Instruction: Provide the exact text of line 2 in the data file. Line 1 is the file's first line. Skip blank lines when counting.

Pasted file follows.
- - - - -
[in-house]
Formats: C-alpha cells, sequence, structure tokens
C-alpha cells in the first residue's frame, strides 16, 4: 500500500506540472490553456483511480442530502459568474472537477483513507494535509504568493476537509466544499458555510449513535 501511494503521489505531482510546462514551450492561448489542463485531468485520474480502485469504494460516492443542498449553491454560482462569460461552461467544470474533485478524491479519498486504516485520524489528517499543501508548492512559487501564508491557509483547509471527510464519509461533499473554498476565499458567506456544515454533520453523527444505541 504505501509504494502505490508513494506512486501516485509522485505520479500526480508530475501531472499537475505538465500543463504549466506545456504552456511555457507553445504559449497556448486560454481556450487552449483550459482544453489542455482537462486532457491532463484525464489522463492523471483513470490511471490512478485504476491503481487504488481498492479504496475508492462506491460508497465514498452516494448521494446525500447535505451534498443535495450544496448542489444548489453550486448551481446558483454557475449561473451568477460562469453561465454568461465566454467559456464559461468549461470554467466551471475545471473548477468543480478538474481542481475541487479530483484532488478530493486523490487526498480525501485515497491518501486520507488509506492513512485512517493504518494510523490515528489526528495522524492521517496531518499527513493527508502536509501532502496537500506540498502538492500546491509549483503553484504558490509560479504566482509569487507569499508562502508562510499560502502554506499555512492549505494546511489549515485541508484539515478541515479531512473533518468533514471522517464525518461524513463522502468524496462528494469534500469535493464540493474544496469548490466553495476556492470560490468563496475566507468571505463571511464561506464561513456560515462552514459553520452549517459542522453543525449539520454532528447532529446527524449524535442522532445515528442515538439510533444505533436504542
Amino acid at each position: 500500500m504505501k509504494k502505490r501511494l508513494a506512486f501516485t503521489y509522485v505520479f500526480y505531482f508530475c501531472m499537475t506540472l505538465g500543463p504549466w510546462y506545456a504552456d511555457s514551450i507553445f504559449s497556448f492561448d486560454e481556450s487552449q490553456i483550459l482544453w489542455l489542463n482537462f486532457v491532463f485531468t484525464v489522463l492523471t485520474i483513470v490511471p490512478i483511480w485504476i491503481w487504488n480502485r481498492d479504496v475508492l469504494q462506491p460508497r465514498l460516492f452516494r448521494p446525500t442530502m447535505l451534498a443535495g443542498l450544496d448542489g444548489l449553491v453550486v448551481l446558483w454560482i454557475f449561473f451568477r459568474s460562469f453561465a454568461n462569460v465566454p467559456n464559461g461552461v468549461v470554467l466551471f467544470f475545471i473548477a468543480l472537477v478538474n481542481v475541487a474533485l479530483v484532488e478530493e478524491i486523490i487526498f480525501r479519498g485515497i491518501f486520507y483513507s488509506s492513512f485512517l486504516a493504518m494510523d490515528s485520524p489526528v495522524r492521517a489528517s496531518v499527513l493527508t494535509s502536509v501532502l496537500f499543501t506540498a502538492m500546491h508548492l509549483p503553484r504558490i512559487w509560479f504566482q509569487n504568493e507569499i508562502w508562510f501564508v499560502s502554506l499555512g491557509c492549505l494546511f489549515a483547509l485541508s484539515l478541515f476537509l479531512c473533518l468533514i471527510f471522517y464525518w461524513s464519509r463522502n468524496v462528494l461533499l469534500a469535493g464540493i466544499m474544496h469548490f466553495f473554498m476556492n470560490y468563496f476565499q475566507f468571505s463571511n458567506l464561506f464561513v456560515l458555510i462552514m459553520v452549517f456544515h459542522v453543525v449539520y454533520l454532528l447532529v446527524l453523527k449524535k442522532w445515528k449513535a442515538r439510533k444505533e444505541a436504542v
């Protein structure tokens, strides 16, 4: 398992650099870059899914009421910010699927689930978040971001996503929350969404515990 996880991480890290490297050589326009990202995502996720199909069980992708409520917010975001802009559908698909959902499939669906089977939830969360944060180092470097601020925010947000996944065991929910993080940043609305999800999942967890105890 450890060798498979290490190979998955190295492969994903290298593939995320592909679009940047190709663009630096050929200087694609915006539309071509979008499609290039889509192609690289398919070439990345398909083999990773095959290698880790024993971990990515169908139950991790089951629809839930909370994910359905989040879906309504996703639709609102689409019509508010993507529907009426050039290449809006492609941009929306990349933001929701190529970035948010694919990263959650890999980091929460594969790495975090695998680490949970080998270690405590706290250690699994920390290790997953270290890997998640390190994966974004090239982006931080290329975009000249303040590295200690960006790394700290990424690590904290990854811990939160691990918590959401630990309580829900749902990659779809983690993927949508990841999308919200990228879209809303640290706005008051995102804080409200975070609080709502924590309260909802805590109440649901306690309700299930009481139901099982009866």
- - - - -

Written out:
Formats: C-alpha cells, sequence, structure tokens